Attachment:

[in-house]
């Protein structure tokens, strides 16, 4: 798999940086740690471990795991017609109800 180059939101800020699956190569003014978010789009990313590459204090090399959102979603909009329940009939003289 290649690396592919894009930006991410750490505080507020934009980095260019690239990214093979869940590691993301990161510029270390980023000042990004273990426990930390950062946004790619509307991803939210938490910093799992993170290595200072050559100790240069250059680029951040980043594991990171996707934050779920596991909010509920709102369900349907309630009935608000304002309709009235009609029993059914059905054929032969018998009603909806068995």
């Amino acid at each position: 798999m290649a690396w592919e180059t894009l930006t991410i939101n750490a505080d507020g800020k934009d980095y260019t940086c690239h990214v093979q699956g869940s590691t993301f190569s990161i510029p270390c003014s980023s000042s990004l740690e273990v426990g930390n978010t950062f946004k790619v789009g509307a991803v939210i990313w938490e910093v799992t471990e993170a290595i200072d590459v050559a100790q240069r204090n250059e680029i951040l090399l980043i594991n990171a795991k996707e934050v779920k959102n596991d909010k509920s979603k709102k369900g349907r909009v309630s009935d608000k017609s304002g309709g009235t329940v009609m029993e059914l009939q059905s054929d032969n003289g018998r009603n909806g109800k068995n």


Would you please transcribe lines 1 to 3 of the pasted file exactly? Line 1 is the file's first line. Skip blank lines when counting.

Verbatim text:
[in-house]
């Protein structure tokens, strides 16, 4: 798999940086740690471990795991017609109800 180059939101800020699956190569003014978010789009990313590459204090090399959102979603909009329940009939003289 290649690396592919894009930006991410750490505080507020934009980095260019690239990214093979869940590691993301990161510029270390980023000042990004273990426990930390950062946004790619509307991803939210938490910093799992993170290595200072050559100790240069250059680029951040980043594991990171996707934050779920596991909010509920709102369900349907309630009935608000304002309709009235009609029993059914059905054929032969018998009603909806068995």
């Amino acid at each position: 798999m290649a690396w592919e180059t894009l930006t991410i939101n750490a505080d507020g800020k934009d980095y260019t940086c690239h990214v093979q699956g869940s590691t993301f190569s990161i510029p270390c003014s980023s000042s990004l740690e273990v426990g930390n978010t950062f946004k790619v789009g509307a991803v939210i990313w938490e910093v799992t471990e993170a290595i200072d590459v050559a100790q240069r204090n250059e680029i951040l090399l980043i594991n990171a795991k996707e934050v779920k959102n596991d909010k509920s979603k709102k369900g349907r909009v309630s009935d608000k017609s304002g309709g009235t329940v009609m029993e059914l009939q059905s054929d032969n003289g018998r009603n909806g109800k068995n």